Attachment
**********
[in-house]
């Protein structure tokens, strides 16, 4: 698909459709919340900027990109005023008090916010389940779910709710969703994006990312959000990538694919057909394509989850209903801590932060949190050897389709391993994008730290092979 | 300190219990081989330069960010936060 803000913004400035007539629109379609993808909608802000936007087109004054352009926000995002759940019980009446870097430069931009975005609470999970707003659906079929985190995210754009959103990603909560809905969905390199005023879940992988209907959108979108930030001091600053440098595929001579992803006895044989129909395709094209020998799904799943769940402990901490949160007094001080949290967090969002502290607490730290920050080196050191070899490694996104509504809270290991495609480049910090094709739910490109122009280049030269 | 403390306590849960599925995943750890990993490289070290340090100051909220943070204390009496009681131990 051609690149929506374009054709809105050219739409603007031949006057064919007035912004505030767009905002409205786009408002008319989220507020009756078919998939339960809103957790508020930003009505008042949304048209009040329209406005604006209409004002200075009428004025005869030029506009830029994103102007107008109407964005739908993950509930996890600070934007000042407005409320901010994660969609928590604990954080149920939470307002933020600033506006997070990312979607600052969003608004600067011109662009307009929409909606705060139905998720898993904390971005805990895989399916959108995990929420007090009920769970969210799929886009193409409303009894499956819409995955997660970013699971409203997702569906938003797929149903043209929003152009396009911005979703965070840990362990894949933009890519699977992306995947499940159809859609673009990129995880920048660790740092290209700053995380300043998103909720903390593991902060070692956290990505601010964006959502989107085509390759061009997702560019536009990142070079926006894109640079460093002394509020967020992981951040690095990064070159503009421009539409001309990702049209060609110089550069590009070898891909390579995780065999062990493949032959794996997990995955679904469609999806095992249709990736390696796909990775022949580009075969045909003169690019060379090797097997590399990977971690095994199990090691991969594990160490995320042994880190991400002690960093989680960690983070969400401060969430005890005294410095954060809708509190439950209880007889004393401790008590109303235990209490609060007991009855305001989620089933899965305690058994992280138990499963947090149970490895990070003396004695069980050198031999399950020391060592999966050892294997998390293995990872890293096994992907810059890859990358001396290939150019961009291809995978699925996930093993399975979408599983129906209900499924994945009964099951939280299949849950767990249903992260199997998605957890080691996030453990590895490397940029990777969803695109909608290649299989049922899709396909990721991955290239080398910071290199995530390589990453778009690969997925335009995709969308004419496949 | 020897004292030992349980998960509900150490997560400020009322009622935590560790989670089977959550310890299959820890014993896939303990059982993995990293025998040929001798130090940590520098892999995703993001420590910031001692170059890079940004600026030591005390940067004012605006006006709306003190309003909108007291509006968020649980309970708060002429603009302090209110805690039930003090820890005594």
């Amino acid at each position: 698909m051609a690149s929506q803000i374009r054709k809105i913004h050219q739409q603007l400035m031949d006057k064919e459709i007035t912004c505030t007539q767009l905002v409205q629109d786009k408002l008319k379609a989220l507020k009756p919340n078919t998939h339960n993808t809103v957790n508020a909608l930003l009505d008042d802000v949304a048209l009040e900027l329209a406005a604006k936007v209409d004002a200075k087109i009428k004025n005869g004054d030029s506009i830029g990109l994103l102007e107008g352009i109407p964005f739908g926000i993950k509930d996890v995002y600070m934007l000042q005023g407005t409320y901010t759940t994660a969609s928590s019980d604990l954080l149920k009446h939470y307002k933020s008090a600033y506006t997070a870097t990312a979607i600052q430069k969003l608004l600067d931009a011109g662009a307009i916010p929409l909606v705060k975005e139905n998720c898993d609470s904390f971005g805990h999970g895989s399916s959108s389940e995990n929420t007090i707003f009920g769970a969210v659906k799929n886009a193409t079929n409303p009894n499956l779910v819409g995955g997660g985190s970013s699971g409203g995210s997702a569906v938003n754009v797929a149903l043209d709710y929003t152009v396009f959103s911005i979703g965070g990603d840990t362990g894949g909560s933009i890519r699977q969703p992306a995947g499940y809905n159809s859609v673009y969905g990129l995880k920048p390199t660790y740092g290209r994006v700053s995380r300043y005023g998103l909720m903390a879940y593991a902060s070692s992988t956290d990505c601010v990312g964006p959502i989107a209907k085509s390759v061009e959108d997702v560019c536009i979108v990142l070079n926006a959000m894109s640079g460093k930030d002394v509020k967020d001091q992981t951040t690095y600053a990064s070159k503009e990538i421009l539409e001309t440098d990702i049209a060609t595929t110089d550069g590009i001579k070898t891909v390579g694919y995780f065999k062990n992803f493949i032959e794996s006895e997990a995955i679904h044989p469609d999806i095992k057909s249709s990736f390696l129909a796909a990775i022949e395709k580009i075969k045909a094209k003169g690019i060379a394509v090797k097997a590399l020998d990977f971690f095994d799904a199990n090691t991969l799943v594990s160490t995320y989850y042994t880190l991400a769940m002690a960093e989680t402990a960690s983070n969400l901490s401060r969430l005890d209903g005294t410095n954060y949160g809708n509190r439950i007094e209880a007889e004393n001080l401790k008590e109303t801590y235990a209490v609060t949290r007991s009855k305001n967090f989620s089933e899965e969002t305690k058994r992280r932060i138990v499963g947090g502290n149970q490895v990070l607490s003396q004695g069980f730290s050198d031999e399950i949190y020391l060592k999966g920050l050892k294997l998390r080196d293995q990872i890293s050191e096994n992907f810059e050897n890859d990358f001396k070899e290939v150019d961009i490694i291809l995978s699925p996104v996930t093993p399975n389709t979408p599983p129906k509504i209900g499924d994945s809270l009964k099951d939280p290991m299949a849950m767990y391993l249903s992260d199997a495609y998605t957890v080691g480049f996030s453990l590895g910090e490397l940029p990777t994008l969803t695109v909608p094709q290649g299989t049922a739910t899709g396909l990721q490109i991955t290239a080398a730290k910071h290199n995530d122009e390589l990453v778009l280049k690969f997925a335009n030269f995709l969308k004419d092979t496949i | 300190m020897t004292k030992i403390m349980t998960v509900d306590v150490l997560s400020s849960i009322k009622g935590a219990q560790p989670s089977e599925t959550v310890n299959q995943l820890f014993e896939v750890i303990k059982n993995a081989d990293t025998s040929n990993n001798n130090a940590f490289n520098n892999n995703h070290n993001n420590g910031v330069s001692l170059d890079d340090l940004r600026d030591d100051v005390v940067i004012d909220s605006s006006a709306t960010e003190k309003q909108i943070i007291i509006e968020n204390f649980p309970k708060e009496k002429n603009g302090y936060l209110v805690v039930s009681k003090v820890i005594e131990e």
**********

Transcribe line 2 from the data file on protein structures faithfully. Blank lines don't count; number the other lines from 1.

């Protein structure tokens, strides 16, 4: 698909459709919340900027990109005023008090916010389940779910709710969703994006990312959000990538694919057909394509989850209903801590932060949190050897389709391993994008730290092979 | 300190219990081989330069960010936060 803000913004400035007539629109379609993808909608802000936007087109004054352009926000995002759940019980009446870097430069931009975005609470999970707003659906079929985190995210754009959103990603909560809905969905390199005023879940992988209907959108979108930030001091600053440098595929001579992803006895044989129909395709094209020998799904799943769940402990901490949160007094001080949290967090969002502290607490730290920050080196050191070899490694996104509504809270290991495609480049910090094709739910490109122009280049030269 | 403390306590849960599925995943750890990993490289070290340090100051909220943070204390009496009681131990 051609690149929506374009054709809105050219739409603007031949006057064919007035912004505030767009905002409205786009408002008319989220507020009756078919998939339960809103957790508020930003009505008042949304048209009040329209406005604006209409004002200075009428004025005869030029506009830029994103102007107008109407964005739908993950509930996890600070934007000042407005409320901010994660969609928590604990954080149920939470307002933020600033506006997070990312979607600052969003608004600067011109662009307009929409909606705060139905998720898993904390971005805990895989399916959108995990929420007090009920769970969210799929886009193409409303009894499956819409995955997660970013699971409203997702569906938003797929149903043209929003152009396009911005979703965070840990362990894949933009890519699977992306995947499940159809859609673009990129995880920048660790740092290209700053995380300043998103909720903390593991902060070692956290990505601010964006959502989107085509390759061009997702560019536009990142070079926006894109640079460093002394509020967020992981951040690095990064070159503009421009539409001309990702049209060609110089550069590009070898891909390579995780065999062990493949032959794996997990995955679904469609999806095992249709990736390696796909990775022949580009075969045909003169690019060379090797097997590399990977971690095994199990090691991969594990160490995320042994880190991400002690960093989680960690983070969400401060969430005890005294410095954060809708509190439950209880007889004393401790008590109303235990209490609060007991009855305001989620089933899965305690058994992280138990499963947090149970490895990070003396004695069980050198031999399950020391060592999966050892294997998390293995990872890293096994992907810059890859990358001396290939150019961009291809995978699925996930093993399975979408599983129906209900499924994945009964099951939280299949849950767990249903992260199997998605957890080691996030453990590895490397940029990777969803695109909608290649299989049922899709396909990721991955290239080398910071290199995530390589990453778009690969997925335009995709969308004419496949 | 020897004292030992349980998960509900150490997560400020009322009622935590560790989670089977959550310890299959820890014993896939303990059982993995990293025998040929001798130090940590520098892999995703993001420590910031001692170059890079940004600026030591005390940067004012605006006006709306003190309003909108007291509006968020649980309970708060002429603009302090209110805690039930003090820890005594």